Despite some evidence for its efficacy and its clinical and nutritional use [21], the prebiotic effects of PHGG, in light of the prebiotic definition and methodological progresses that have been made in studying the microbiota in recent years, are inadequately defined. The aim of this study was to decipher and define the overall prebiotic properties of PHGG in healthy volunteers focusing on taxonomic and functional (i.e., metabolites) properties using state-of-the-art methodologies.

2. Materials and Methods

2.1. Study Design and Criteria for Participation

The PAGODA study is a longitudinal trial including 20 healthy volunteers undergoing supplementation with PHGG. PHGG was from one specific lot and kindly provided by Nestlé Austria. The trial was performed with approval from the ethics committee of the Medical University Innsbruck (Number: AN2016-0244) and informed consent was obtained from all study subjects. The overall duration of this study was nine weeks, split in three periods (see Figure 1A): during the first three weeks, baseline values were obtained; in weeks 4–6, PHGG was administered in increasing doses (5 g, 10 g, and 15 g per day); finally, PHGG supplementation was stopped and the participants were monitored for another three weeks to distinguish transient from persistent changes. At the baseline, a medical history and information on dietary habits were obtained. Participants were advised to maintain their baseline dietary habits throughout this study. Furthermore, laboratory chemistry analyses were performed during screening in order to exclude candidates with abnormal test values (blood count, C-reactive protein, fecal calprotectin). During this study, sampling was performed once a week. The sample set included fecal matter, urine, serum and plasma. Fecal samples were collected in a Sarstedt stool container within 12 h before and kept at 4 °C until the weekly study visit. Samples were immediately aliquoted and stored at −80 °C until further workup. Additionally, clinical data and information on current well-being were collected on a weekly basis using questionnaires. To be eligible for study participation, the following criteria had to be met: no history of antibiotic therapy within 3 months before this study, history of vaginal delivery and having been breast fed for at least 3 months. Participants were excluded from this study in the case of an acute or chronic gastrointestinal disease, history of major abdominal surgery (appendectomy excluded), if they consumed dietary supplements or probiotics, were on an exclusive vegetarian or vegan diet or showed abnormal laboratory test values at baseline.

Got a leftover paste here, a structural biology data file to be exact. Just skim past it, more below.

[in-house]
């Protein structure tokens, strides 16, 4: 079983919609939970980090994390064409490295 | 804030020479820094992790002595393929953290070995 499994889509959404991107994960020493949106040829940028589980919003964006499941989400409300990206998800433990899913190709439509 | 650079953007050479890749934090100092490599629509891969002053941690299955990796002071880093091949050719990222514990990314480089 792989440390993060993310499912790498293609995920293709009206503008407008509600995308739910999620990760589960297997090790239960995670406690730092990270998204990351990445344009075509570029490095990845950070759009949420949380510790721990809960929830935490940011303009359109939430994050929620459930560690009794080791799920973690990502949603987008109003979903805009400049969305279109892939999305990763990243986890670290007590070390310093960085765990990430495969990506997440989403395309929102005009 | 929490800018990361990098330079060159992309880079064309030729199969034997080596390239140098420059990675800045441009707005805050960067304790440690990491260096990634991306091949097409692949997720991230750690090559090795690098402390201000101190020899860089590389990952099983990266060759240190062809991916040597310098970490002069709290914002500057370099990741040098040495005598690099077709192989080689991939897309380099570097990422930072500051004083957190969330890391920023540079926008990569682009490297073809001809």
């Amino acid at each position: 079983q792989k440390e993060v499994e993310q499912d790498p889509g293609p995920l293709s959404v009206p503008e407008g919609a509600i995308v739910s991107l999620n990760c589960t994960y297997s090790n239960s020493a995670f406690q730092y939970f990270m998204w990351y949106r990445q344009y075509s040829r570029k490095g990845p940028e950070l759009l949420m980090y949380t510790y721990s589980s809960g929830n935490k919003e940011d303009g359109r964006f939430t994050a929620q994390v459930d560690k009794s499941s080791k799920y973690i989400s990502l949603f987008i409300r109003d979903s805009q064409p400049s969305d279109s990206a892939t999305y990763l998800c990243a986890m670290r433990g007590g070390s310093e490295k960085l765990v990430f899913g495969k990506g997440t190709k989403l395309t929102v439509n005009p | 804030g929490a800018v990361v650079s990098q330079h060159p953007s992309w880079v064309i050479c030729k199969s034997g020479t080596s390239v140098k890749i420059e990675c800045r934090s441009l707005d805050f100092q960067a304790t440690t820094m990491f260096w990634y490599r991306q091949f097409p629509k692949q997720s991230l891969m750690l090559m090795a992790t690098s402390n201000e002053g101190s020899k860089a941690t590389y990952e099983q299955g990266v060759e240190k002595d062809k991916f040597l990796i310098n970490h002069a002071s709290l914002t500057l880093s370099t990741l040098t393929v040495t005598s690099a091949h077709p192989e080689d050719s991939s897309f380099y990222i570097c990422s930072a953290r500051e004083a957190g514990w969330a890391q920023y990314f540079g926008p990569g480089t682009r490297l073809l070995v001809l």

2.2. The 16.S Amplicon-Based Metagenomics